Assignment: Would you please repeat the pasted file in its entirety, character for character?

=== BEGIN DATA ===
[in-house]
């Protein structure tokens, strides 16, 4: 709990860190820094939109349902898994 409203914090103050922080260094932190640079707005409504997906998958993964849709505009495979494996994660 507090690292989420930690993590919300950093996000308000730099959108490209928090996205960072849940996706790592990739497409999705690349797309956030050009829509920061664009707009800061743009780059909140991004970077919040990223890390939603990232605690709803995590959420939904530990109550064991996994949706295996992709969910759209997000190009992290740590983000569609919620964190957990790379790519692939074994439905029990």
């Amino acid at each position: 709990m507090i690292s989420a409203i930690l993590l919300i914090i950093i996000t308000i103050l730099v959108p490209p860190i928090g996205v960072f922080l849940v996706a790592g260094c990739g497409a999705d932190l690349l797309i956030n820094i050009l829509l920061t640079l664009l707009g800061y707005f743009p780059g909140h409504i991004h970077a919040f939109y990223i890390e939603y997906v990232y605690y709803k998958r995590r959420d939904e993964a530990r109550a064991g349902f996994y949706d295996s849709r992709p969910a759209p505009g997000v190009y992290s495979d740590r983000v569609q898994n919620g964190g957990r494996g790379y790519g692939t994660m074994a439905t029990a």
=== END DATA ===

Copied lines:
[in-house]
């Protein structure tokens, strides 16, 4: 709990860190820094939109349902898994 409203914090103050922080260094932190640079707005409504997906998958993964849709505009495979494996994660 507090690292989420930690993590919300950093996000308000730099959108490209928090996205960072849940996706790592990739497409999705690349797309956030050009829509920061664009707009800061743009780059909140991004970077919040990223890390939603990232605690709803995590959420939904530990109550064991996994949706295996992709969910759209997000190009992290740590983000569609919620964190957990790379790519692939074994439905029990």
């Amino acid at each position: 709990m507090i690292s989420a409203i930690l993590l919300i914090i950093i996000t308000i103050l730099v959108p490209p860190i928090g996205v960072f922080l849940v996706a790592g260094c990739g497409a999705d932190l690349l797309i956030n820094i050009l829509l920061t640079l664009l707009g800061y707005f743009p780059g909140h409504i991004h970077a919040f939109y990223i890390e939603y997906v990232y605690y709803k998958r995590r959420d939904e993964a530990r109550a064991g349902f996994y949706d295996s849709r992709p969910a759209p505009g997000v190009y992290s495979d740590r983000v569609q898994n919620g964190g957990r494996g790379y790519g692939t994660m074994a439905t029990a």